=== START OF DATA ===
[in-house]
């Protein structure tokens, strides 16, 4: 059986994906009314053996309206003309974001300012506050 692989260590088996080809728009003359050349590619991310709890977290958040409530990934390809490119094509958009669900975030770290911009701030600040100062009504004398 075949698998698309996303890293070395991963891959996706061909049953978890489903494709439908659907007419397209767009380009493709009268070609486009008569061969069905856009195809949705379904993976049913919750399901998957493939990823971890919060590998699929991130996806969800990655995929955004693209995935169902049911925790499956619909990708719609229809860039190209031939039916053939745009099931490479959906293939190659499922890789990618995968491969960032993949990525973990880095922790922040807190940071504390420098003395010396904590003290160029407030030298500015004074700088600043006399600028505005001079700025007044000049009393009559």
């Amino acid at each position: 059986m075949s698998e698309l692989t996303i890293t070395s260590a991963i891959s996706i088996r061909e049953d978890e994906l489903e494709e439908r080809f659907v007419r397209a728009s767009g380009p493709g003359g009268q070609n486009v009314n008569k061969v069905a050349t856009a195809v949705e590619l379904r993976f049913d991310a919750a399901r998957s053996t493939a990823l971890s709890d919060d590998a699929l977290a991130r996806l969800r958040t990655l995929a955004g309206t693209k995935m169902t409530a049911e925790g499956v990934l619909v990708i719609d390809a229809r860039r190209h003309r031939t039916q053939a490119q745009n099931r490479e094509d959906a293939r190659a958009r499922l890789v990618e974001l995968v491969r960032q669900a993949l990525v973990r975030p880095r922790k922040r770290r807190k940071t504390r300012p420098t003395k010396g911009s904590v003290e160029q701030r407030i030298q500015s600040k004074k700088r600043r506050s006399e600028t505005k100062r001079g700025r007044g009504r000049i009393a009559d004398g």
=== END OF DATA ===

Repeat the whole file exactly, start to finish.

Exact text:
[in-house]
């Protein structure tokens, strides 16, 4: 059986994906009314053996309206003309974001300012506050 692989260590088996080809728009003359050349590619991310709890977290958040409530990934390809490119094509958009669900975030770290911009701030600040100062009504004398 075949698998698309996303890293070395991963891959996706061909049953978890489903494709439908659907007419397209767009380009493709009268070609486009008569061969069905856009195809949705379904993976049913919750399901998957493939990823971890919060590998699929991130996806969800990655995929955004693209995935169902049911925790499956619909990708719609229809860039190209031939039916053939745009099931490479959906293939190659499922890789990618995968491969960032993949990525973990880095922790922040807190940071504390420098003395010396904590003290160029407030030298500015004074700088600043006399600028505005001079700025007044000049009393009559």
């Amino acid at each position: 059986m075949s698998e698309l692989t996303i890293t070395s260590a991963i891959s996706i088996r061909e049953d978890e994906l489903e494709e439908r080809f659907v007419r397209a728009s767009g380009p493709g003359g009268q070609n486009v009314n008569k061969v069905a050349t856009a195809v949705e590619l379904r993976f049913d991310a919750a399901r998957s053996t493939a990823l971890s709890d919060d590998a699929l977290a991130r996806l969800r958040t990655l995929a955004g309206t693209k995935m169902t409530a049911e925790g499956v990934l619909v990708i719609d390809a229809r860039r190209h003309r031939t039916q053939a490119q745009n099931r490479e094509d959906a293939r190659a958009r499922l890789v990618e974001l995968v491969r960032q669900a993949l990525v973990r975030p880095r922790k922040r770290r807190k940071t504390r300012p420098t003395k010396g911009s904590v003290e160029q701030r407030i030298q500015s600040k004074k700088r600043r506050s006399e600028t505005k100062r001079g700025r007044g009504r000049i009393a009559d004398g």